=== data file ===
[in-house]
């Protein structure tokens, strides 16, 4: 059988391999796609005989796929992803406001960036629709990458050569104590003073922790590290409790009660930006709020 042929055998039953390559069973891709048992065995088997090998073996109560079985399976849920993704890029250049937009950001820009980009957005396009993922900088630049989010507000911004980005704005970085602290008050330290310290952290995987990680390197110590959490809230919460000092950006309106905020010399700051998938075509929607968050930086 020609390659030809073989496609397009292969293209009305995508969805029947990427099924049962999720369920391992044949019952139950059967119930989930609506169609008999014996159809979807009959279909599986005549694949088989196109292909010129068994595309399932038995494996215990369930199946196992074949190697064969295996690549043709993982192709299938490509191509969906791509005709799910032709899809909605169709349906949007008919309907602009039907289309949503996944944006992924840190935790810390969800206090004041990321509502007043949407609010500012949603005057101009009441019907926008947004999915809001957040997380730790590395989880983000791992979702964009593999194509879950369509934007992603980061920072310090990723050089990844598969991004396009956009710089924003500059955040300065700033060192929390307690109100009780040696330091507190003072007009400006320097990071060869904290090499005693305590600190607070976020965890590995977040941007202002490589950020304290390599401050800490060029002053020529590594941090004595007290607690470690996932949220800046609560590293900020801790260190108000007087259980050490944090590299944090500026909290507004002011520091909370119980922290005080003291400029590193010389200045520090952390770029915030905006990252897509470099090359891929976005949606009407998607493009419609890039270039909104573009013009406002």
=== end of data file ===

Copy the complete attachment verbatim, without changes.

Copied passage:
[in-house]
């Protein structure tokens, strides 16, 4: 059988391999796609005989796929992803406001960036629709990458050569104590003073922790590290409790009660930006709020 042929055998039953390559069973891709048992065995088997090998073996109560079985399976849920993704890029250049937009950001820009980009957005396009993922900088630049989010507000911004980005704005970085602290008050330290310290952290995987990680390197110590959490809230919460000092950006309106905020010399700051998938075509929607968050930086 020609390659030809073989496609397009292969293209009305995508969805029947990427099924049962999720369920391992044949019952139950059967119930989930609506169609008999014996159809979807009959279909599986005549694949088989196109292909010129068994595309399932038995494996215990369930199946196992074949190697064969295996690549043709993982192709299938490509191509969906791509005709799910032709899809909605169709349906949007008919309907602009039907289309949503996944944006992924840190935790810390969800206090004041990321509502007043949407609010500012949603005057101009009441019907926008947004999915809001957040997380730790590395989880983000791992979702964009593999194509879950369509934007992603980061920072310090990723050089990844598969991004396009956009710089924003500059955040300065700033060192929390307690109100009780040696330091507190003072007009400006320097990071060869904290090499005693305590600190607070976020965890590995977040941007202002490589950020304290390599401050800490060029002053020529590594941090004595007290607690470690996932949220800046609560590293900020801790260190108000007087259980050490944090590299944090500026909290507004002011520091909370119980922290005080003291400029590193010389200045520090952390770029915030905006990252897509470099090359891929976005949606009407998607493009419609890039270039909104573009013009406002």